Bag tag sabotage

Luggage carousel

For various reasons, my luggage is hard to steal from. I take hundreds of flights every year, and so far, thank goodness, nothing has gone missing permanently. It’s no secret that there’s a problem with some airline and TSA employees stealing from luggage. It occurred to me that those thieves might sabotage the tags on luggage they’ve stolen from, in order to make the bag “disappear,” rather than to be traced to their handling of it.

Thieves who steal luggage off the carousels are another matter. These have flourished since 9/11, when “security” was taken from the baggage claim area in order to focus on security at the gates.
Currently, there’s a bag theft epidemic at Atlanta Airport carousel.)
My new “bag tag sabotage” theory is based on these facts:

1. A huge number of suitcases go missing in the airline system;

2. I take hundreds of flights (every year for the past 16), yet my bags have never disappeared;

3. My bags are harder than most to steal from;

Therefore, I’m proposing that much of the “lost luggage” has been ransacked, then deliberately made lost.

What do you think?

© Copyright 2008-2012 Bambi Vincent. All rights reserved.

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11 Comments

  • I’m surprised this story hasn’t had more follow-up. It’s a fact that baggage carousel theft occurs, and you don’t even need to mess with tags. About 5 yrs ago my checked bag apparently failed to come onto the carousel at Basel-Mulhouse-Freiberg airport. I reported it there and then. Was told it’ll be on the next flight. Nothing.
    Then, 3 days later I get a phone call from an unknown Dutchman who says he has found my suitcase lying open in a parking area on a German autobahn, most contents intact including some important documents but a few valuables gone. Anyway, we arranged for me to get them back and this was such a great act of citizenship by the finder.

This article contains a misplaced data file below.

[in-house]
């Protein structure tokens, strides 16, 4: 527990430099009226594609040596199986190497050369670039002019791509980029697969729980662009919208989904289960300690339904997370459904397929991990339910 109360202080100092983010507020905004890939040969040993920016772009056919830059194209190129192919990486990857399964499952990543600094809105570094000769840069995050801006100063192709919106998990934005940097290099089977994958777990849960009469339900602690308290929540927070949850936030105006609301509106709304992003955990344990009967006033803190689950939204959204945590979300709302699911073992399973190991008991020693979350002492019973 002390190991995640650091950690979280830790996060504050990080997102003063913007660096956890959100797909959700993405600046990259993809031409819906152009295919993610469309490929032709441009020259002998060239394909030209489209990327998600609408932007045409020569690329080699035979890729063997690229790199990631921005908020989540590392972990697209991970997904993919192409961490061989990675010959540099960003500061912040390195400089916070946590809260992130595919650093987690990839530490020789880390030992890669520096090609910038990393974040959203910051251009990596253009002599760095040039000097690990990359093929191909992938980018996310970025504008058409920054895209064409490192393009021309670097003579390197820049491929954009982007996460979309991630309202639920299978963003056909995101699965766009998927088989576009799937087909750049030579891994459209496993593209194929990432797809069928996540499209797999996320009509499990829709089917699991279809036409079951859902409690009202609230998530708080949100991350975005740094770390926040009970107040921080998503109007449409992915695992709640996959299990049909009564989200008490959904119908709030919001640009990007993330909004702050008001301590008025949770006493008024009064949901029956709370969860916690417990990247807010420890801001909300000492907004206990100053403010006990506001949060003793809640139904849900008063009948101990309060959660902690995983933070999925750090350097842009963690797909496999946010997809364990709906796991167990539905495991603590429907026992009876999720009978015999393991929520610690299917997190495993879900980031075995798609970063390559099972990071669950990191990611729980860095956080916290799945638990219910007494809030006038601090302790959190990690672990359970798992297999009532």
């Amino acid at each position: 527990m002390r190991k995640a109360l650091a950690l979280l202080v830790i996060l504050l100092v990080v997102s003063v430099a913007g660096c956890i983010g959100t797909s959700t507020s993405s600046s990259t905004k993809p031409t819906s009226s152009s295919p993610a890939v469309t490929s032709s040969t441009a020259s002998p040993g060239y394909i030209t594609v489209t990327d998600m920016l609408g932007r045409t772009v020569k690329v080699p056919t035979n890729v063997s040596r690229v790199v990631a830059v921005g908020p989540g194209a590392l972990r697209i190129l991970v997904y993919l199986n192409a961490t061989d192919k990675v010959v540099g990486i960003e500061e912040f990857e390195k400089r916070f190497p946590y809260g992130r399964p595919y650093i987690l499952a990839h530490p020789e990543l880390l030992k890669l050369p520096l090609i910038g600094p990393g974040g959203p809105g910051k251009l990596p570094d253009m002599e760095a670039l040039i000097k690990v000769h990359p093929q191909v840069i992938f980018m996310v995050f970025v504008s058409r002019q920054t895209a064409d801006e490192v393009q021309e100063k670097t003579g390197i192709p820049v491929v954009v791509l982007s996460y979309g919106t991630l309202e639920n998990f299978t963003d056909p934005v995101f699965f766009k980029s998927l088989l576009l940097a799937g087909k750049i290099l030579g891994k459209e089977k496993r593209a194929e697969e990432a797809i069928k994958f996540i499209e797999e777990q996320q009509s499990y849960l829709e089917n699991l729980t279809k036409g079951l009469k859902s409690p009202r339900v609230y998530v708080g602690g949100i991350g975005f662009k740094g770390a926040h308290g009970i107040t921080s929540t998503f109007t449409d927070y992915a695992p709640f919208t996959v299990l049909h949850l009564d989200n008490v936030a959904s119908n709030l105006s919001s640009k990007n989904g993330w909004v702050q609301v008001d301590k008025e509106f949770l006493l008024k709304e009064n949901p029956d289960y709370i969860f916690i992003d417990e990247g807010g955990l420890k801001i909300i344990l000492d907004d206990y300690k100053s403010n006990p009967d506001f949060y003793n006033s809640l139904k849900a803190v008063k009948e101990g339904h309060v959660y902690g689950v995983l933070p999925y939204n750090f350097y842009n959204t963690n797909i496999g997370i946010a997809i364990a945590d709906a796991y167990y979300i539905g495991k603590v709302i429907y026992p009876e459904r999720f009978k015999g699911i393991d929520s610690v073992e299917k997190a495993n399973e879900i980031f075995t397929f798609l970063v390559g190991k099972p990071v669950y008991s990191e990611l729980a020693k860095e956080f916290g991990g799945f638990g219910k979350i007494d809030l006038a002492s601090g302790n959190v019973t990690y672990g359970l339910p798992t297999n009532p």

But the point is this. If you have ill-intent and want to steal a suitcase from an airport baggage reclaim, nothing could be easier. Simply stand ‘upwind’ near where the bags come out of the belt exit. There’s lots of people milling around. All the bags look vaguely similar. Just lift off a tempting looking one and walk confidently to the door. There are zero checks within the EU (or on internal national flights) on baggage leaving the baggage hall. And if someone challenges you, you just look surprised and apologise that you got the wrong bag. It’s really that easy.
    So until airports check your baggage tag against your passport as you leave, the message is ‘watch out for baggage hall thieves’.

  • Once, coming back from the US, I unpacked wiithout noting anything special and found a TSA note at the bottom of my bag. I have heard horror stories, but sometimes they pack your bag like they found it.

  • Baggage theft by airport employees is also pretty bad in France and getting worse. Here is a few articles if you read French:

    http://www.lefigaro.fr/flash-actu/2011/03/03/97001-20110303FILWWW00698-vols-de-bagages-a-orly-interpellations.php
    http://www.air-journal.fr/2011-02-08-une-nouvelle-affaire-de-bagagistes-voleurs-eclate-a-roissy-525015.html
    http://www.lefigaro.fr/actualite-france/2008/10/02/01016-20081002ARTFIG00016-les-vols-de-bagages-se-multiplient-a-roissy-.php

    Often, screeners work in concert with the guys putting the bags in the airplanes, calling them to describe interesting bags.

  • One simple thing that will always cause “security” to open and rifle a checked bag is a stack of magazines—even a short stack. The coated paper scans like a solid block. So agents open the bag, confirm the obvious, then allow their curiosity to run rampant. TSA is required to leave its calling card, but tend to “run out.”

  • I think this is a good theory. It explains why my luggage has never been lost: I never leave anything valuable in checked luggage. Valuable items all go on the plane with me. Nonetheless, sometimes, when I open my checked luggage (and I’ve heard this from a friend of mine, too), the contents are totally disarrayed – not as if it has been tossed around, but as if somebody really went through it and then sloppily repacked it, all out of order. I’m a careful packer, and so is my friend, and there’s no way it would come out like that without some help.

  • My earlier comment was along the lines of…..

    Ha, nice idea & probably so obvious / easy to a baggage handler that I expect you’re right.

    Hard to test, given that the bag is “lost”. One idea: put GPS tracking hardware in the bag (concealed in some way, or just non-obvious) along with irresistible goodies for thieves. But you’d need a decent sample size to statistically prove anything.

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